Part I of the series “Laying the foundation of a data-driven enterprise with Hadoop” can be accessed here.
Hadoop can be used with any type of data, whether it is batch interactive or real-time. It can be applied to any data whether it is a traditional system or coming from the internet of things (IoT) and be deployable anywhere whether it is on-premise, cloud, appliances, Linux, and Windows. A pretty important thing is that it enables a consistent experience for bringing that data together in a way that is interoperable with tools you already have.
At the center of the platform is the technology we call YARN. We view it as a data operating system just like Windows with power of multitasking applications that run on top of it like Microsoft Office or Adobe Photoshop, so YARN is that sort of an operating platform for Hadoop that enables a wide range of data processing engines, open source as well as from partners such as Microsoft’s HDInsights, Talend and others that run natively on the platform to get benefits of the scalability.
Hadoop: A modern platform
For a modern data platform you need operations, security and governance so these capabilities are built in the platform. This way it is easy to manage, monitor and provision, on-premise or in the cloud, and manage high availability. It should also help manage the lifecycle of the platform as well as the workloads that are running on the platform and get active alerts when you need to do parent feeding for workloads.
Data governance is clearly important to be able to manage data to add its life cycle or understand the linear algebra data. Hadoop is not different than any data system you have in your enterprise. Most of them participate in the data governance.
Top use case: The Single View of X
In the top middle, probably the top 2 use cases we see are the single view use cases. It is the single view of customer, single view of product, single view of the supply chain, and a single view of patients.
Being able to collect disparate data arguably from silo data sets and bings them together where you can join them in a way that you haven’t been able to before is a very big use case to drive additional revenue or better care.
The world of fast data, data in motion, as well as the rich historical data, deep historical machine learning and data modeling really underpins the predictive analytics. In many cases, you will see businesses transforming themselves with predictive analytics applications, so that’s the landscape of journey where folks will pick one and move to others in their journey.
Build on top of simple use cases OR use them as reference points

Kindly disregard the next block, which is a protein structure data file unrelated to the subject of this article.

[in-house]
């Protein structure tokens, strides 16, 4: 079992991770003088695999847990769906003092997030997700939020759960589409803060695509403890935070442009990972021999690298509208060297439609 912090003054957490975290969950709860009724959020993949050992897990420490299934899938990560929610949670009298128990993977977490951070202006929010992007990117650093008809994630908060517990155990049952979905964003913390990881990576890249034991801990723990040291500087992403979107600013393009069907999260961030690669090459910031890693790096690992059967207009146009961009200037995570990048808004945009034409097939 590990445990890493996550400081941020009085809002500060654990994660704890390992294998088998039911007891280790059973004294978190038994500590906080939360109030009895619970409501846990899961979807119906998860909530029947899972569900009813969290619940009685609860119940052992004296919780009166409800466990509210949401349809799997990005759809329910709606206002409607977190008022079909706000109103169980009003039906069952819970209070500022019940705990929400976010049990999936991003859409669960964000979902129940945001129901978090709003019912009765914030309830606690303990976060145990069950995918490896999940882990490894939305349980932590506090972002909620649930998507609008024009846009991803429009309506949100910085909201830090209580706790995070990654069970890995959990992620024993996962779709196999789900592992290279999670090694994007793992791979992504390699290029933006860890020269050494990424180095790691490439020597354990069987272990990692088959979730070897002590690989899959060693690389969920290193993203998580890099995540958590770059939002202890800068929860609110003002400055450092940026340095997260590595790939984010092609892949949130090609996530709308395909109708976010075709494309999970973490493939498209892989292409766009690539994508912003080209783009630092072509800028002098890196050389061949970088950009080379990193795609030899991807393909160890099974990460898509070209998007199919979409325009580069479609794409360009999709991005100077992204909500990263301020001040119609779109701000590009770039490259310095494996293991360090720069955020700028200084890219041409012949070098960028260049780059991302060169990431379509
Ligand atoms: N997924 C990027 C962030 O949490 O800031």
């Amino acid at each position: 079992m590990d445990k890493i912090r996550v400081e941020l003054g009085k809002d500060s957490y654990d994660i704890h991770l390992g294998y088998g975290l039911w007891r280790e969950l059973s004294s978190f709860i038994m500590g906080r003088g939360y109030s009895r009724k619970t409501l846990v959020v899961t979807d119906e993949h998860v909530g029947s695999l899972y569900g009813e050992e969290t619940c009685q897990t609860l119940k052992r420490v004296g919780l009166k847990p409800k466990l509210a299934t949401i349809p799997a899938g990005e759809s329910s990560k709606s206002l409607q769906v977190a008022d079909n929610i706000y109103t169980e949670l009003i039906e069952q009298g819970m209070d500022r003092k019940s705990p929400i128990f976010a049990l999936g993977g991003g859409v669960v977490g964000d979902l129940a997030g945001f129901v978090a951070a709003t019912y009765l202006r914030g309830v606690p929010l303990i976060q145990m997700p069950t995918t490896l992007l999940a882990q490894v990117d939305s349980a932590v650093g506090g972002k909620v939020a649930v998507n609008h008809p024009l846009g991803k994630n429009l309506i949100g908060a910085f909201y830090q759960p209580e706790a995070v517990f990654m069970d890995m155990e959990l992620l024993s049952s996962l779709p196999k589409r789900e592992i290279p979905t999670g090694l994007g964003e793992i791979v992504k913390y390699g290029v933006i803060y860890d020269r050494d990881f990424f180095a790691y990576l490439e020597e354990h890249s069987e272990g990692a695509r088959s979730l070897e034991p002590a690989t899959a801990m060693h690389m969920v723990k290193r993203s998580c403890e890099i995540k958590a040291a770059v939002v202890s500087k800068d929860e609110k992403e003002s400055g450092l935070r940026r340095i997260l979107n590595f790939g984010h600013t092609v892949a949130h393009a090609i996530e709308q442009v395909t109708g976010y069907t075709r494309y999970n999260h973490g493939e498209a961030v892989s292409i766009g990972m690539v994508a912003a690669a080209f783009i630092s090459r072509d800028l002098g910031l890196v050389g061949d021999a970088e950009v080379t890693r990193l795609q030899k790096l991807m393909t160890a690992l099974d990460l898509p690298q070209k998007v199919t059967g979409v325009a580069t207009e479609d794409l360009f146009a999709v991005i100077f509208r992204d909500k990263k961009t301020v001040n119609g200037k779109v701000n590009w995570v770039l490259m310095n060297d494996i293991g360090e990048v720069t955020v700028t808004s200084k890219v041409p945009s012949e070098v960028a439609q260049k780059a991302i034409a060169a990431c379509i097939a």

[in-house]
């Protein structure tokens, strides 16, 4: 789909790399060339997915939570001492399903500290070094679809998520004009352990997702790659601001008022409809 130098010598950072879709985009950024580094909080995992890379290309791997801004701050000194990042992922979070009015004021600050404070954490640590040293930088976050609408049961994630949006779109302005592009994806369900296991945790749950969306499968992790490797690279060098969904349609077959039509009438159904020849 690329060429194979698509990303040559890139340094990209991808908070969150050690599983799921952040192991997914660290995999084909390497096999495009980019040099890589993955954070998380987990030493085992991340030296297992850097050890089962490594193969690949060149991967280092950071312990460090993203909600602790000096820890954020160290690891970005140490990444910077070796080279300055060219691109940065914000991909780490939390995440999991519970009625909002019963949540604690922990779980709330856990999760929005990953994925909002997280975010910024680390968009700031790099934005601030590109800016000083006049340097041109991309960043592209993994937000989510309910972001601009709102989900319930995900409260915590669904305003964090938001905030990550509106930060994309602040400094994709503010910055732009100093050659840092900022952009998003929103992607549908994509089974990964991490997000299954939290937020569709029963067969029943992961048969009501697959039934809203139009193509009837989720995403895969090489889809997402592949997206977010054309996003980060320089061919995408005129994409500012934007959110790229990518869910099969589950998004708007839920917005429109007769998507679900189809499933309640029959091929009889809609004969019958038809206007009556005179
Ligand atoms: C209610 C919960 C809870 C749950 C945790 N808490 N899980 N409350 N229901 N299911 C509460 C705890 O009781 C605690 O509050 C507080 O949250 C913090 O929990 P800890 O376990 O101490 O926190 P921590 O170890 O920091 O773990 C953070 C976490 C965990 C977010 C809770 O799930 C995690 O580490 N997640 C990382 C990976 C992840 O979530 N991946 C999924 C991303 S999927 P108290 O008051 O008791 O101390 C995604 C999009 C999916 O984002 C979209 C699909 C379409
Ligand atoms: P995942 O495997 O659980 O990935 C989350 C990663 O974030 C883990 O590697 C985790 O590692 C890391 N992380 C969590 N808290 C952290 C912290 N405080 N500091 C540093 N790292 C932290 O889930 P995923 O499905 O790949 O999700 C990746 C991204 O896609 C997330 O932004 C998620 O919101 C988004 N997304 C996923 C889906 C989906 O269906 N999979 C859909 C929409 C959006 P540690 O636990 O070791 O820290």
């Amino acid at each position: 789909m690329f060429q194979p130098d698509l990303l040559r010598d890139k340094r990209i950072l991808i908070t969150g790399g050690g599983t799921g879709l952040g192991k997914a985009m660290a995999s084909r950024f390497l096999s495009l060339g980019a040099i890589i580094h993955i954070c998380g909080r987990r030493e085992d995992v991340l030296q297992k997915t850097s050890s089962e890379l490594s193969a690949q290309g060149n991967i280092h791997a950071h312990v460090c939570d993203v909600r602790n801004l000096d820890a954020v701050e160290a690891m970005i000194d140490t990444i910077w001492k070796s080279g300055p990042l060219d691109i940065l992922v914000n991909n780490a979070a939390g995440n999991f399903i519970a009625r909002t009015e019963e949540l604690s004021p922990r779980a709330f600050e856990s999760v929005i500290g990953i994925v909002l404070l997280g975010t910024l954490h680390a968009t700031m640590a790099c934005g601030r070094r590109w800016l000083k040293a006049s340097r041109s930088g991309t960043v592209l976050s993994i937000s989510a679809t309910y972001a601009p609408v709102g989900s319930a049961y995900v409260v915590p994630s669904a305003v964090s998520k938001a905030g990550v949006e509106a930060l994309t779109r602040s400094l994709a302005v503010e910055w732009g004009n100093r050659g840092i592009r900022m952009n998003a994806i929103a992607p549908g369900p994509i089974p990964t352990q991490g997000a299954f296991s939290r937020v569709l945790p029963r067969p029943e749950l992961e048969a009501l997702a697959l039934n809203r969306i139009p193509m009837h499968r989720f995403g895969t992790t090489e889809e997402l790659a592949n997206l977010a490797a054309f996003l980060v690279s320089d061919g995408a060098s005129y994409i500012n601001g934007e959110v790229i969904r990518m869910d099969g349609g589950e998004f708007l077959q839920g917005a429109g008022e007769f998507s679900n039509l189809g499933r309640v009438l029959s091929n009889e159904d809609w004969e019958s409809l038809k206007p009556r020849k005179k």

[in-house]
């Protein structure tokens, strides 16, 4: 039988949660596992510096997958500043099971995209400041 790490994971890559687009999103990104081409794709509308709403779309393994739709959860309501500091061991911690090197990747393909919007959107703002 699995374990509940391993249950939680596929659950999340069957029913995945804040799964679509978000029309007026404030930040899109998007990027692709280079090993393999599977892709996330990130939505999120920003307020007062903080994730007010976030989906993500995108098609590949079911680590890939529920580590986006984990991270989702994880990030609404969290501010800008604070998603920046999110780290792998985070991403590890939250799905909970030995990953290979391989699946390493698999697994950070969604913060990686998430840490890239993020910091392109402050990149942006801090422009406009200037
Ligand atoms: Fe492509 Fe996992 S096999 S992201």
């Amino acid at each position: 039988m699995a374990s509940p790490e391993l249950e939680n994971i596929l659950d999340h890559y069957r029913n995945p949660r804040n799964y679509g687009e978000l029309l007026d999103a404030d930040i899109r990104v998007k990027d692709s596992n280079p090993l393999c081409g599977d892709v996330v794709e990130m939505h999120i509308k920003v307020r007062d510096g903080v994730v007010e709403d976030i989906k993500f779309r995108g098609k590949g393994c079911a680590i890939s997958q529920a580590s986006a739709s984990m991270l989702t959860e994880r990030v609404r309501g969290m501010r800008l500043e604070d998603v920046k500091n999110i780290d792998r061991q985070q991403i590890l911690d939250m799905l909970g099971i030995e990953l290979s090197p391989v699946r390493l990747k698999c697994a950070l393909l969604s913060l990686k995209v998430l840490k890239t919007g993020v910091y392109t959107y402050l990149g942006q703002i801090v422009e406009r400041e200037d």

Single view use case
To give you an example, lets have a look at Mercy Corps. Since, most of us are patients at a given point, in our birth or in our life-cycle, and they are really about delivering transformational outcomes at scale when it comes to patients. They have been onto their journey of 1 Patient/1 record, clearly a single view use case. They have a million patients that they deal with across hospitals and clinics, basically, they bring in data from electronic EHRs called EPIC. They bring it into Hadoop where they can begin to join it, aggregate it with other data sources, around the patient, or the clinical care lab, they can also onboard the real-time patient sensor data so they can perform a better analysis of the patient to deliver better care. They have internal systems data, and third-party data sets so they are able to bring data into a central location, to be able to provide that single view of the patient.
Beyond single view of a patient, another use case is bringing the free-text lab notes online that historically Mercy Corps was never able to search across. So, they went from the ability to never discover insights to a matter of seconds. So, if we look towards their Mercy Corps towards becoming data driven, it started from lower hexagon that is cost savings use cases, and they went above the line into the transformational business outcome use case.
They are continuing their journey with things like vital signs monitoring, preventive care, medical decision support or device data ingest and they are working on lab notes archive, operational efficiencies, and a single view from a doctor’s perspective.
The series is based on Hortonworks webinar titled “Laying the foundation for a Data-Driven Enterprise with Hadoop”. It can be accessed here.